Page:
The Callahan Report: Rusty Wallace Dominates/Jeff Burton Wins at Martinsville

30 September 1997

MARTINSVILLE, VA: Mother Nature made us wait an extra day to see the Hanes 500 at Martinsville Speedway. It didn't matter. NASCAR officials got everyone's Hanes "in a bunch" when they black flagged Rusty Wallace on the final restart. The eventual race winner was Jeff Burton.

[ ]Jeff Burton

The win was Burton's third victory of the season. Burton has been ill for the past three weeks and is still not at 100 percent. He still has some dizziness from his illness. After 500 laps at Martinsville, forty-one other NASCAR drivers know how Burton has felt the past few weeks. Burton has been strong all year. He is a deserving winner. Burton was closing fast on Wallace as the black flag waved. The patient fans who missed work to witness the race at Martinsville deserved to see a fight to the finish. Instead, they were robbed. NASCAR official closed the curtain early on the final act of the short track show.

Burton said, "Rusty was good on short runs. To say that we could have beaten him would be a ridiculous statement. I think we could have run back to him, but what would have happened then, I have no idea." Rusty Wallace kept the Miller Lite/Penske South Ford in front for more laps than any other driver. In all, Wallace lead 225 laps. Wallace had been warned about jumping the restart on two previous occasions. With 26 laps to go, the green flag waved for the last time. Wallace took off as he had all day. His advantage was not significant. NASCAR passed the word to Wallace's crew. He came into the pits with 24 laps to go. When Wallace returned to action, he was in fifteenth place. It was a rare "bad call" by the best racing officials in the world.

[ Rusty Wallace
]Rusty Wallace

The call surprised everyone. Even Burton thought the call was borderline. No one was more disappointed than Wallace, obviously. He said, "They rule it, and they can do what they want. I'm going to talk to them a little bit about it, because I've got a feeling who it was. The guy has had a grudge for me for a long time, and I'm going to go talk to him. This is ridiculous. I've never seen nothing like it."

Wallace continued, "I pleaded with them to clean the race track and they wouldn't. Oil dry was everywhere and you've got to get going. The lapped cars were inside of me trying to get their lap back with 15 or 18 to go." Wallace concluded, "I took off like I normally do. I don't agree with it. I think it was a terrible technicality and a tough deal for our race team."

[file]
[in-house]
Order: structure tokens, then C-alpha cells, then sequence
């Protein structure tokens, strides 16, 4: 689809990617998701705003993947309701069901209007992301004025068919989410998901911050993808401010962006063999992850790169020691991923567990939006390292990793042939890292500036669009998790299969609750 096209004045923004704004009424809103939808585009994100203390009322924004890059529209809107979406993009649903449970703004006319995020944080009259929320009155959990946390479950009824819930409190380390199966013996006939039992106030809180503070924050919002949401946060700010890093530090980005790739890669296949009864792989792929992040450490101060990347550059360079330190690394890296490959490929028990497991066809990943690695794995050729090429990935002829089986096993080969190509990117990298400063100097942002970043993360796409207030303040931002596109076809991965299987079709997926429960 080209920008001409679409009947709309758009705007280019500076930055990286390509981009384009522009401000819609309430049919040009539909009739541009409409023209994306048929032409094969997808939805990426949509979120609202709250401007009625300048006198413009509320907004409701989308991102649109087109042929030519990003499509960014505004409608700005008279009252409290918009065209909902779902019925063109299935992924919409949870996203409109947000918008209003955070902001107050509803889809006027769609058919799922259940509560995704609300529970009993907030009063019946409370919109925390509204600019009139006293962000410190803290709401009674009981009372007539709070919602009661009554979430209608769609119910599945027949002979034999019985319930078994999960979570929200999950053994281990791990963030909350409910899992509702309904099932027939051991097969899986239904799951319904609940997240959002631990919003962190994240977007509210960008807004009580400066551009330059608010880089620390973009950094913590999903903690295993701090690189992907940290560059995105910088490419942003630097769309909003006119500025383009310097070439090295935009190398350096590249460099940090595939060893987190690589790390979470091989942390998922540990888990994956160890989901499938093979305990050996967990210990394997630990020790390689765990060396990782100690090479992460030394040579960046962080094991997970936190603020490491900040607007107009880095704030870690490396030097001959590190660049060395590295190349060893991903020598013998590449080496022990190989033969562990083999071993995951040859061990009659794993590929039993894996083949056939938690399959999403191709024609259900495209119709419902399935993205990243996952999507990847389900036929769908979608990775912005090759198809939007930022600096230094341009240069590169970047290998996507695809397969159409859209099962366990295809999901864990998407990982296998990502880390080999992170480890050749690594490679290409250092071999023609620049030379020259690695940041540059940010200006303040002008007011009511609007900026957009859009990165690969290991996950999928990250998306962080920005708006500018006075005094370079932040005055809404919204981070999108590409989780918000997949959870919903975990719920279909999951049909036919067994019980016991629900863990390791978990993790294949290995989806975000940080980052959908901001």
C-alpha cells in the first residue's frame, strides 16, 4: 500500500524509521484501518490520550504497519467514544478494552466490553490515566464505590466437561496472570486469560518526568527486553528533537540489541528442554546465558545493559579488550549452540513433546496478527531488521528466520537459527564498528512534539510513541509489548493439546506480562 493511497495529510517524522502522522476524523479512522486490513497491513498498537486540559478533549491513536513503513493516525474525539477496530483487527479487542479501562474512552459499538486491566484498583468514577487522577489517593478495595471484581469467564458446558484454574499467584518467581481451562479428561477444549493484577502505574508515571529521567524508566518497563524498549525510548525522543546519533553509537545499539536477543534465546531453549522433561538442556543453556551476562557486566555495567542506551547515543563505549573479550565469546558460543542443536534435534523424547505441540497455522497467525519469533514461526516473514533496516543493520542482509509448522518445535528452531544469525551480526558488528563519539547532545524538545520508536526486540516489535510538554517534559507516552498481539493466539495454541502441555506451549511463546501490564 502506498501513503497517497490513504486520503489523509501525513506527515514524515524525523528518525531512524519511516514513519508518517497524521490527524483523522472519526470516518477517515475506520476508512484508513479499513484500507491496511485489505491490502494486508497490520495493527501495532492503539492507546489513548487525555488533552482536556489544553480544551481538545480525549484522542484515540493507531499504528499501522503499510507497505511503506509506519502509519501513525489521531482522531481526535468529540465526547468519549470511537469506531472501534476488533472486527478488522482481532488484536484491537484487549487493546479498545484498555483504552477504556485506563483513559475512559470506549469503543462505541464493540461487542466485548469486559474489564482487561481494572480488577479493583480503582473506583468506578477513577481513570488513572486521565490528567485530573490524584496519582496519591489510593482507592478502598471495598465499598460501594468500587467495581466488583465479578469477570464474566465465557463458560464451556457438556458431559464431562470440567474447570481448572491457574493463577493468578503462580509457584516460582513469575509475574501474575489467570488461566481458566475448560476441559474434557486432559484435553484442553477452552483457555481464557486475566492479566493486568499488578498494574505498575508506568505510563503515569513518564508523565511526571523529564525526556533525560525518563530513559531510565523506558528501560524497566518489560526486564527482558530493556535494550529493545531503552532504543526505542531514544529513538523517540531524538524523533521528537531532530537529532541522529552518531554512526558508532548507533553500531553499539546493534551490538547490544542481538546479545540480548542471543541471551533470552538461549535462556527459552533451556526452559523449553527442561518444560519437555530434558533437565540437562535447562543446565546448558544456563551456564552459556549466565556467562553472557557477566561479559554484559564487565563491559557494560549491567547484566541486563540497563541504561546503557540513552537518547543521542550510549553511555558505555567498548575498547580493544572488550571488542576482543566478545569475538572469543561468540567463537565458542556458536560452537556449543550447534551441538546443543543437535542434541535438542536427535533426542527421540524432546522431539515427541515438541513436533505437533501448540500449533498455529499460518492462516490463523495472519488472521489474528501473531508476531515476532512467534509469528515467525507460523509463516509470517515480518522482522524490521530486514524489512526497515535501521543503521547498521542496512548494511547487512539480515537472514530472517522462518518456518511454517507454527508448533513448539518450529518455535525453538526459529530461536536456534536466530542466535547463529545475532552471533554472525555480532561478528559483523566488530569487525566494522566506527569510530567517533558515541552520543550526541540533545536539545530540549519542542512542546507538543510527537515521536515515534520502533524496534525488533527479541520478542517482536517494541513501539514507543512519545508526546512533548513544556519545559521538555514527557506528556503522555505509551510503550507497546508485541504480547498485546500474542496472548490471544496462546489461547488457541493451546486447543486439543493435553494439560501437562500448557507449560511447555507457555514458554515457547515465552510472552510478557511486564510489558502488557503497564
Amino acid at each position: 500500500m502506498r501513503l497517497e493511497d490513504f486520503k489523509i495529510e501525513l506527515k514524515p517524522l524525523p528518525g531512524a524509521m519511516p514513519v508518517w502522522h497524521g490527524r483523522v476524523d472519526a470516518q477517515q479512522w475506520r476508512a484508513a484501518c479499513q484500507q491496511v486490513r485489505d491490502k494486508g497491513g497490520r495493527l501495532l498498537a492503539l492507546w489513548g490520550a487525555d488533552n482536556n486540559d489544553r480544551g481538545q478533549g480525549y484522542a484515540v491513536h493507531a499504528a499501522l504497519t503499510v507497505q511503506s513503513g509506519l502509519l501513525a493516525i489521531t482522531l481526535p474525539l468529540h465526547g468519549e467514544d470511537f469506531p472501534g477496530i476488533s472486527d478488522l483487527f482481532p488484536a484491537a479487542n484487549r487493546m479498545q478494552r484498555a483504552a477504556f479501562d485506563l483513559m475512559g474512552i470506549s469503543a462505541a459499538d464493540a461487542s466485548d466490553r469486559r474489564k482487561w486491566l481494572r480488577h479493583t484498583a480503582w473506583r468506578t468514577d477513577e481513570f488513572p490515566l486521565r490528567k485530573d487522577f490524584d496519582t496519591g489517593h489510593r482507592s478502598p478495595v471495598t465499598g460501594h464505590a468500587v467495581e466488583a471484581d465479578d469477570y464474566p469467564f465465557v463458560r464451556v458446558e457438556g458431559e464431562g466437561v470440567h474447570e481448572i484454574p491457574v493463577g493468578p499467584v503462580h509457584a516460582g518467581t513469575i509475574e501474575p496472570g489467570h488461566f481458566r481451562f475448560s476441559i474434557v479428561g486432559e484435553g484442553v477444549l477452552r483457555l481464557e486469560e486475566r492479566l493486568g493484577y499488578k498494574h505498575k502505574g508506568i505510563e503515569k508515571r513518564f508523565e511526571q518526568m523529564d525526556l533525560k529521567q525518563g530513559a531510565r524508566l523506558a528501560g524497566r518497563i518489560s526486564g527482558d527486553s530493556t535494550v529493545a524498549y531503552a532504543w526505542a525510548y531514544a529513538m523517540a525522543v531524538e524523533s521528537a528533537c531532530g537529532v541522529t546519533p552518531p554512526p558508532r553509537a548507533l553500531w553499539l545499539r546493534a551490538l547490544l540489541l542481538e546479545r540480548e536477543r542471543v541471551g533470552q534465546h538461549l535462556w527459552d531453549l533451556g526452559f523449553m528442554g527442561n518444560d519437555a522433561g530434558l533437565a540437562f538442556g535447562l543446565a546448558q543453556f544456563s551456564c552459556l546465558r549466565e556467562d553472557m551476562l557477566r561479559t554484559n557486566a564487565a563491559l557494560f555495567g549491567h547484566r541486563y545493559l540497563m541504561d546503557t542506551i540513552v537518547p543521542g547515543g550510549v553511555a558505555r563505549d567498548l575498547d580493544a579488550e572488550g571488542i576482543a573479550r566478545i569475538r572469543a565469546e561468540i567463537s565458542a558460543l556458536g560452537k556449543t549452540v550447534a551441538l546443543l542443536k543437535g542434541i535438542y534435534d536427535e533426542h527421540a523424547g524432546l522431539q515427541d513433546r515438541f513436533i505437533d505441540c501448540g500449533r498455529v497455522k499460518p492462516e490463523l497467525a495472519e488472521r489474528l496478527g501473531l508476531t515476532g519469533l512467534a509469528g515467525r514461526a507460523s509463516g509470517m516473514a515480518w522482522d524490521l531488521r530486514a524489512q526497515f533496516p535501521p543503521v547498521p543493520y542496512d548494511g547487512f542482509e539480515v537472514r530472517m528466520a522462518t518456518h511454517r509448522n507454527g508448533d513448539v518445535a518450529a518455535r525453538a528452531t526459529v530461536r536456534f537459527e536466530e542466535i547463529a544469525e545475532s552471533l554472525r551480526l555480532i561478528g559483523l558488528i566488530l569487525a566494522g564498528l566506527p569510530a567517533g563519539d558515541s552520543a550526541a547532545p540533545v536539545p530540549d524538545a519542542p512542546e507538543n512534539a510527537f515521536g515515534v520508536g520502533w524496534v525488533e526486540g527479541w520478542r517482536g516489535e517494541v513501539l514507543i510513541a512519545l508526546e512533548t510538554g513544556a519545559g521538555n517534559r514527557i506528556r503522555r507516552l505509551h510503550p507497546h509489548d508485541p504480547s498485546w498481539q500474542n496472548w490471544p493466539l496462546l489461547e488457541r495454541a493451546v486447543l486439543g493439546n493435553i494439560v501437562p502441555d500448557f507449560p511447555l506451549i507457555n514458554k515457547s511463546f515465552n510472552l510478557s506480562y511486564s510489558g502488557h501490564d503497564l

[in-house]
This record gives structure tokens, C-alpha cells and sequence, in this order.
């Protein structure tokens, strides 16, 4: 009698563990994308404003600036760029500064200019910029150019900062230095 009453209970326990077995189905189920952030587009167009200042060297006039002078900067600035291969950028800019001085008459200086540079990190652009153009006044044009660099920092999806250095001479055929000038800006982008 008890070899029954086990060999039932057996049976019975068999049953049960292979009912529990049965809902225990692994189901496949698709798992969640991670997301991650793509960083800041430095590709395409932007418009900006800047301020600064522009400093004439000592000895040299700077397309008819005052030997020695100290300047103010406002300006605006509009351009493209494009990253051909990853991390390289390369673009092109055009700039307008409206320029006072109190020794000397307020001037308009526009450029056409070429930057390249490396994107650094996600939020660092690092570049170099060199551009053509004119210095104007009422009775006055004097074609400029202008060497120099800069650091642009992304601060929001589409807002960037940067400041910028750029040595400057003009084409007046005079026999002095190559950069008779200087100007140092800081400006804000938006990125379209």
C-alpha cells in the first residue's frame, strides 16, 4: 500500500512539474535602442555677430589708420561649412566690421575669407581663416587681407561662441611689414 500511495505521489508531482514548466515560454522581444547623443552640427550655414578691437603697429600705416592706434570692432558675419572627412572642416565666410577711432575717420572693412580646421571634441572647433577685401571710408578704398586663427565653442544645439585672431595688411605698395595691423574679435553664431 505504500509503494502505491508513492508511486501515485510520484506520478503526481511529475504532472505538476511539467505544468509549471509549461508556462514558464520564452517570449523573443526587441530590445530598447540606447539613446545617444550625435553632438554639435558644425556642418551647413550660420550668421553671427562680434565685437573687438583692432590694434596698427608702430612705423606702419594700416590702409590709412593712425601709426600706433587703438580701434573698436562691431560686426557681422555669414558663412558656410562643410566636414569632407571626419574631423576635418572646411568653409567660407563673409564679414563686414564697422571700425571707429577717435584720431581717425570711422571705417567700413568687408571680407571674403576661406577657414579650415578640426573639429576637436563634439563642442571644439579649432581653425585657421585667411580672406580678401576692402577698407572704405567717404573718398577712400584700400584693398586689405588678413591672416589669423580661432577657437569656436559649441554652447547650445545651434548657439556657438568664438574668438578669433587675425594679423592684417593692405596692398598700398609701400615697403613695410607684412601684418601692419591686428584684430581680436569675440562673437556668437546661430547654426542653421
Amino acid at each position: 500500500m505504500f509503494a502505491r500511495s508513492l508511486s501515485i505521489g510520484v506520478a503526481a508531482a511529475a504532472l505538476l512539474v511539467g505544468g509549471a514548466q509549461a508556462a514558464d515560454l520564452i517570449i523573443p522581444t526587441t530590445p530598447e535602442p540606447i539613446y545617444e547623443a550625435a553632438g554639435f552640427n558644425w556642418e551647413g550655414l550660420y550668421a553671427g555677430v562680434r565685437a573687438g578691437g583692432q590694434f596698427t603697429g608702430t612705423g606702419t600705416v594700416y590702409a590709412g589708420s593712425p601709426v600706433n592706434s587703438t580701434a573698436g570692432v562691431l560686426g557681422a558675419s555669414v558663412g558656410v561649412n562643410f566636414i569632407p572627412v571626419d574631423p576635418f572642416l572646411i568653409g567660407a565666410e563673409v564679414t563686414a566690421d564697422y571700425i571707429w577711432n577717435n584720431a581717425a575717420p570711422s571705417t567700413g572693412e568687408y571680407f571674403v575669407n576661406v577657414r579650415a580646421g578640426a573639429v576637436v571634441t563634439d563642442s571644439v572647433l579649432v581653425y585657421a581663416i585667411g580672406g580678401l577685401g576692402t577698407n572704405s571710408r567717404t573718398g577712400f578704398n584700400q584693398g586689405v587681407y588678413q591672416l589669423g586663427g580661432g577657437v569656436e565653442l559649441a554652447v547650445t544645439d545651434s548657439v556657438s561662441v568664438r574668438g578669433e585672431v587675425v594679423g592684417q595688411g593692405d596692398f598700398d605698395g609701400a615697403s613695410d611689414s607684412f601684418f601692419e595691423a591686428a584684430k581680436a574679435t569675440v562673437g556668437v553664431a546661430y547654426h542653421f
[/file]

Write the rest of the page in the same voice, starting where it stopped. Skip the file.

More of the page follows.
The race was not over with Wallace's black flag. Bobby Hamilton's crew kept the STP Pontiac near the front all day with superior pit work. Hamilton raced side by side with Burton for several laps at the end. The racing was clean and exciting. Hamilton finally gave way to Burton. The door to door racing took its toll on Hamilton's well used left side tires (180 laps). Dale Earnhardt moved around Hamilton to take second. Hamilton came across the line in third place.

Winston Cup points leader, Jeff Gordon, added to his lead by virtue of his fourth place finish. His closest rival in the points chase, Mark Martin, was struggling with his eleventh place finish. Gordon was closely pursued by Bill Elliott. Awesome Bill finished fifth in the McDonald's Thunderbird.

[ Jeff Gordon ]Jeff Gordon

The balance of manufacturers in the top ten was spread evenly. There were four Fords (including the race winner), four Chevys, and two Pontiacs. Chevrolet teams have been lobbying for several weeks to "level the playing field." The Chevy teams said that Ford had dominated the season. They pointed out that only one Chevy team has visited victory lane this year. NASCAR listened. The rules makers announced this week that Chevrolets will be allowed to add a quarter of an inch to their rear spoilers beginning this weekend at Charlotte.

The Chevy teams may be sorry their wish was granted. The Chevy team they used as their example (only one Chevy visiting victory lane) was Jeff Gordon. The driver of the Dupont Chevy has ten victories in 1997. He will also be allowed to add to his rear spoiler for the five remaining races. The extra height on the rear spoiler is designed to give the Chevys more downforce on long green flag runs. The new rule just may allow Jeff Gordon to breeze all the way to his second Winston Cup title.

Terry Callahan -- The Auto Channel

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